Show Preview | Kim Wiggins

Santa Fe, NM
Manitou Galleries, August 18-September 1

Kim Wiggins, Santa Fe Night, oil, 36 x 48.

Kim Wiggins, Santa Fe Night, oil, 36 x 48.

This story was featured in the August 2017 issue of Southwest Art magazine. Get the Southwest Art  August 2017 print issue or digital download now–then subscribe to Southwest Art and never miss another story.

In recent years, beautiful memories of his childhood in New Mexico have stirred Kim Douglas Wiggins to record them on canvas. This month, in a solo show at Manitou Galleries on West Palace Avenue, the artist shares more than 20 new oil paintings in which he relates some of those cherished memories as well as other symbolic reflections on the American West, from a landmark John Ford film to the majestic wild mustang. The show opens on Friday, August 18, with an artist’s reception at 5 p.m. 

The overriding theme throughout Wiggins’ new collection is the rural New Mexico he remembers as a boy in the 1960s, and as a result, his portrayals of old Spanish missions and adobe villages in the moonlight call to mind an earlier, almost magical era. “Kim’s evocative, expressionistic style not only conjures the sights of New Mexico but, more importantly, the feelings,” says gallery marketing coordinator Matt Mullins. “His subject matter recalls a deeply rooted history in this region.”

Those roots were firmly planted by Wiggins’ ancestors, who journeyed west by covered wagon and settled into ranch life in southeastern New Mexico. The artist himself grew up on his parents’ ranch near Roswell, where he began sculpting and painting at a young age. “I tend to portray things that spoke to me as a young child, to grasp those memories and put them on canvas before they’re gone,” says Wiggins, who resides in Roswell today. “I see things changing so quickly. What I document now has meaning and purpose not just for my generation, but for future generations.”

The artist’s father, who remained one of Wiggin’s most trusted critics until his death in 1992, was a prolific photographer with a passion for art, and his appreciation for western modernism heavily influenced his son’s own painting style. Another “tremendous influence,” says Wiggins, was Texas Regionalist Alexandre Hogue, a former student of Ernest Blumenschein and an active member of the Dallas Nine in the 1930s. Decades later, Hogue took Wiggins under his wing and taught him the power of using color and impasto to affect viewers’ senses. “He taught me the importance of symbolism,” recalls Wiggins, “the value of an iconic image, the use of patterns and rhythm in nature, and many other things.”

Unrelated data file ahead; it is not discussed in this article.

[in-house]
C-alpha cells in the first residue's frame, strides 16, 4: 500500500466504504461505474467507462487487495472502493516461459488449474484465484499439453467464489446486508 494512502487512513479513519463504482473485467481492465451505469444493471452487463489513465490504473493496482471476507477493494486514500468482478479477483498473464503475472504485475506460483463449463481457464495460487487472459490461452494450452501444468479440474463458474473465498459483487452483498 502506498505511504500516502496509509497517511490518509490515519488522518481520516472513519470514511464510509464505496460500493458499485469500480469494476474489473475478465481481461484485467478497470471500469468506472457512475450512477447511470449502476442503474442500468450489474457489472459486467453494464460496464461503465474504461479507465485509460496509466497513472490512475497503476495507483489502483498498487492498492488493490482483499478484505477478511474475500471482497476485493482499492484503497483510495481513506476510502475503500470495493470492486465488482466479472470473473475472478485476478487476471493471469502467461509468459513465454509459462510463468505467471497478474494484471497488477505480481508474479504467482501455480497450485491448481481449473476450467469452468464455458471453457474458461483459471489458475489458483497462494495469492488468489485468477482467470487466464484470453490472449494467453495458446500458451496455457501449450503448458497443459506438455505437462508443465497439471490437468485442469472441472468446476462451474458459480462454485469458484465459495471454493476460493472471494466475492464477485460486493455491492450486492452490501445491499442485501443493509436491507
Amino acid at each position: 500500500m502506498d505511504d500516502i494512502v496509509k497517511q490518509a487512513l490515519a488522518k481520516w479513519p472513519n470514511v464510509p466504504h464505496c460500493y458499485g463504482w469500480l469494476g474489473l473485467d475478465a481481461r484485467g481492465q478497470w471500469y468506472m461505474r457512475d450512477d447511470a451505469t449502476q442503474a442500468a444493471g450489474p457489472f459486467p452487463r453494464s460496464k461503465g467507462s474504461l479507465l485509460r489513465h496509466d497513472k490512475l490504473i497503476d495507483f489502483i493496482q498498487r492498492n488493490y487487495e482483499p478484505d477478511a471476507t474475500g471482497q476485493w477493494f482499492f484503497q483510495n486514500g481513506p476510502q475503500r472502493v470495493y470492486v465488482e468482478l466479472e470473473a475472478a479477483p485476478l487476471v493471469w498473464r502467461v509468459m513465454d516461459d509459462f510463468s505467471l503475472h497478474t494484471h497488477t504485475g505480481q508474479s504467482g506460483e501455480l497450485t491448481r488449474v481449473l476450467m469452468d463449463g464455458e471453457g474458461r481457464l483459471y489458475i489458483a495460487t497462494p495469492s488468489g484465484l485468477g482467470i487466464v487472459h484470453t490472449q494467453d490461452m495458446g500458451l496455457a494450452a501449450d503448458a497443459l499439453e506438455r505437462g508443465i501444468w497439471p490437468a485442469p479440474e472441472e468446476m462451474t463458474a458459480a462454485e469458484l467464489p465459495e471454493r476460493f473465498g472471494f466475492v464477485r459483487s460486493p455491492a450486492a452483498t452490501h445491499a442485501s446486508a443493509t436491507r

Over the past 20 years, the artist has been adding to a series of paintings that recounts Santa Fe’s cultural history, and he continues this homage in works like SANTA FE NIGHT, which celebrates a little bit of everything that compels Wiggins to paint. The piece captures a scene from an old photograph his father took of a group of vaqueros performing a lively midnight serenade. “I walk by this silver print every morning on my way to the studio,” he says. “I’ve often pictured this memory as being from one of our trips to Santa Fe, although the photograph was taken way before my time.” The painting, adds Wiggins, ties together his deep love for his father, his heritage, and the iconic city itself. —Kim Agricola

contact information
505.986.0440
www.manitougalleries.com

This story was featured in the August 2017 issue of Southwest Art magazine. Get the Southwest Art  August 2017 print issue or digital download now–then subscribe to Southwest Art and never miss another story.

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